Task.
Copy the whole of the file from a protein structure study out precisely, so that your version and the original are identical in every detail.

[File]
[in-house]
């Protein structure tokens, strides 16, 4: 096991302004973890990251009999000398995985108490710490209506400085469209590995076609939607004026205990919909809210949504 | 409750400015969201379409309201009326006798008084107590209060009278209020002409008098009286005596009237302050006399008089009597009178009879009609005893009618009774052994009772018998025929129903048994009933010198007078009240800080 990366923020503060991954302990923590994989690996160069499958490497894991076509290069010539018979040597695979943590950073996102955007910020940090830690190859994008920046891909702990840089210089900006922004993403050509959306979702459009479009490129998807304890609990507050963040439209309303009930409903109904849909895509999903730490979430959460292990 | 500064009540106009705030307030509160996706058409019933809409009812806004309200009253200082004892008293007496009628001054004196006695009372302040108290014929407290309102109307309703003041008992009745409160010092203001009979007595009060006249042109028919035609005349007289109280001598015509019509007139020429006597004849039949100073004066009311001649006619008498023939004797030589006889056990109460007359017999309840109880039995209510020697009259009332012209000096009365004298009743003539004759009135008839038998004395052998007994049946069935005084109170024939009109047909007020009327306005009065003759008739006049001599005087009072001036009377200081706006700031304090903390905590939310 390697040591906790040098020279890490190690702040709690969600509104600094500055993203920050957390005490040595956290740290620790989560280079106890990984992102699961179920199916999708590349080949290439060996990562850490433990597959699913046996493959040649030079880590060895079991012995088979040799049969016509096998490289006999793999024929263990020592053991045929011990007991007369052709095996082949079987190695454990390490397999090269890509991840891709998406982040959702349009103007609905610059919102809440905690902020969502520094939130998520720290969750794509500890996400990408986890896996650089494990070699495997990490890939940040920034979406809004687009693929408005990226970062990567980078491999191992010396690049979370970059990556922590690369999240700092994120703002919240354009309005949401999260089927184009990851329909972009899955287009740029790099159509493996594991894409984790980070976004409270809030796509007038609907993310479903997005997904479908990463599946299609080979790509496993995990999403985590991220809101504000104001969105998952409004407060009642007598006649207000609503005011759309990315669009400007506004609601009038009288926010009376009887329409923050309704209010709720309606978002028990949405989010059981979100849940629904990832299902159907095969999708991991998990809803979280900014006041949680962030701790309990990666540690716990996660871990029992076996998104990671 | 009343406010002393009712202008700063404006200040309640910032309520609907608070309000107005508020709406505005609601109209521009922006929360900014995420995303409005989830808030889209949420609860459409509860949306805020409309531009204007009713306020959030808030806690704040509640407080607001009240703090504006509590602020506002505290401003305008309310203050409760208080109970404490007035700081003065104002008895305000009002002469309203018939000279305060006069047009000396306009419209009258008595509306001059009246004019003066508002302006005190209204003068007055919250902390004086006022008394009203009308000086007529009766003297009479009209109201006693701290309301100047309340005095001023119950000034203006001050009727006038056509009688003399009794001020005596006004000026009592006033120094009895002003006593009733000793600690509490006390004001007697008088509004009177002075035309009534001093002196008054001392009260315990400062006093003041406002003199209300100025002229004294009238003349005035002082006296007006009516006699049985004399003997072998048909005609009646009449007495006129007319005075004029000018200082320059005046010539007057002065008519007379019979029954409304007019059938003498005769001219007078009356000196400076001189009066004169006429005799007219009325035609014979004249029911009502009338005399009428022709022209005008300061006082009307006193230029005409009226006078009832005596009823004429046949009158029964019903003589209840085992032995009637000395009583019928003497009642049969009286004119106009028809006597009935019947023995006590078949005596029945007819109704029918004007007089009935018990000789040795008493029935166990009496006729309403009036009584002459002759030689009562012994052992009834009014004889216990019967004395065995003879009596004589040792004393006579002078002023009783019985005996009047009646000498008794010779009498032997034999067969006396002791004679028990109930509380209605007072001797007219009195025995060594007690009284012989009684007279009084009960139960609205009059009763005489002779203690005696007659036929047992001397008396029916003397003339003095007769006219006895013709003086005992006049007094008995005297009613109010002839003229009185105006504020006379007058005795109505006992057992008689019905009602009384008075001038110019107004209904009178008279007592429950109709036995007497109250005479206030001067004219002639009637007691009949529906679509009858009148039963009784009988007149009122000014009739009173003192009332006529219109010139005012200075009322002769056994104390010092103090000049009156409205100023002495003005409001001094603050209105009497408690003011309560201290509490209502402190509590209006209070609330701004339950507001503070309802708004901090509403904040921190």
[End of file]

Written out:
[in-house]
């Protein structure tokens, strides 16, 4: 096991302004973890990251009999000398995985108490710490209506400085469209590995076609939607004026205990919909809210949504 | 409750400015969201379409309201009326006798008084107590209060009278209020002409008098009286005596009237302050006399008089009597009178009879009609005893009618009774052994009772018998025929129903048994009933010198007078009240800080 990366923020503060991954302990923590994989690996160069499958490497894991076509290069010539018979040597695979943590950073996102955007910020940090830690190859994008920046891909702990840089210089900006922004993403050509959306979702459009479009490129998807304890609990507050963040439209309303009930409903109904849909895509999903730490979430959460292990 | 500064009540106009705030307030509160996706058409019933809409009812806004309200009253200082004892008293007496009628001054004196006695009372302040108290014929407290309102109307309703003041008992009745409160010092203001009979007595009060006249042109028919035609005349007289109280001598015509019509007139020429006597004849039949100073004066009311001649006619008498023939004797030589006889056990109460007359017999309840109880039995209510020697009259009332012209000096009365004298009743003539004759009135008839038998004395052998007994049946069935005084109170024939009109047909007020009327306005009065003759008739006049001599005087009072001036009377200081706006700031304090903390905590939310 390697040591906790040098020279890490190690702040709690969600509104600094500055993203920050957390005490040595956290740290620790989560280079106890990984992102699961179920199916999708590349080949290439060996990562850490433990597959699913046996493959040649030079880590060895079991012995088979040799049969016509096998490289006999793999024929263990020592053991045929011990007991007369052709095996082949079987190695454990390490397999090269890509991840891709998406982040959702349009103007609905610059919102809440905690902020969502520094939130998520720290969750794509500890996400990408986890896996650089494990070699495997990490890939940040920034979406809004687009693929408005990226970062990567980078491999191992010396690049979370970059990556922590690369999240700092994120703002919240354009309005949401999260089927184009990851329909972009899955287009740029790099159509493996594991894409984790980070976004409270809030796509007038609907993310479903997005997904479908990463599946299609080979790509496993995990999403985590991220809101504000104001969105998952409004407060009642007598006649207000609503005011759309990315669009400007506004609601009038009288926010009376009887329409923050309704209010709720309606978002028990949405989010059981979100849940629904990832299902159907095969999708991991998990809803979280900014006041949680962030701790309990990666540690716990996660871990029992076996998104990671 | 009343406010002393009712202008700063404006200040309640910032309520609907608070309000107005508020709406505005609601109209521009922006929360900014995420995303409005989830808030889209949420609860459409509860949306805020409309531009204007009713306020959030808030806690704040509640407080607001009240703090504006509590602020506002505290401003305008309310203050409760208080109970404490007035700081003065104002008895305000009002002469309203018939000279305060006069047009000396306009419209009258008595509306001059009246004019003066508002302006005190209204003068007055919250902390004086006022008394009203009308000086007529009766003297009479009209109201006693701290309301100047309340005095001023119950000034203006001050009727006038056509009688003399009794001020005596006004000026009592006033120094009895002003006593009733000793600690509490006390004001007697008088509004009177002075035309009534001093002196008054001392009260315990400062006093003041406002003199209300100025002229004294009238003349005035002082006296007006009516006699049985004399003997072998048909005609009646009449007495006129007319005075004029000018200082320059005046010539007057002065008519007379019979029954409304007019059938003498005769001219007078009356000196400076001189009066004169006429005799007219009325035609014979004249029911009502009338005399009428022709022209005008300061006082009307006193230029005409009226006078009832005596009823004429046949009158029964019903003589209840085992032995009637000395009583019928003497009642049969009286004119106009028809006597009935019947023995006590078949005596029945007819109704029918004007007089009935018990000789040795008493029935166990009496006729309403009036009584002459002759030689009562012994052992009834009014004889216990019967004395065995003879009596004589040792004393006579002078002023009783019985005996009047009646000498008794010779009498032997034999067969006396002791004679028990109930509380209605007072001797007219009195025995060594007690009284012989009684007279009084009960139960609205009059009763005489002779203690005696007659036929047992001397008396029916003397003339003095007769006219006895013709003086005992006049007094008995005297009613109010002839003229009185105006504020006379007058005795109505006992057992008689019905009602009384008075001038110019107004209904009178008279007592429950109709036995007497109250005479206030001067004219002639009637007691009949529906679509009858009148039963009784009988007149009122000014009739009173003192009332006529219109010139005012200075009322002769056994104390010092103090000049009156409205100023002495003005409001001094603050209105009497408690003011309560201290509490209502402190509590209006209070609330701004339950507001503070309802708004901090509403904040921190």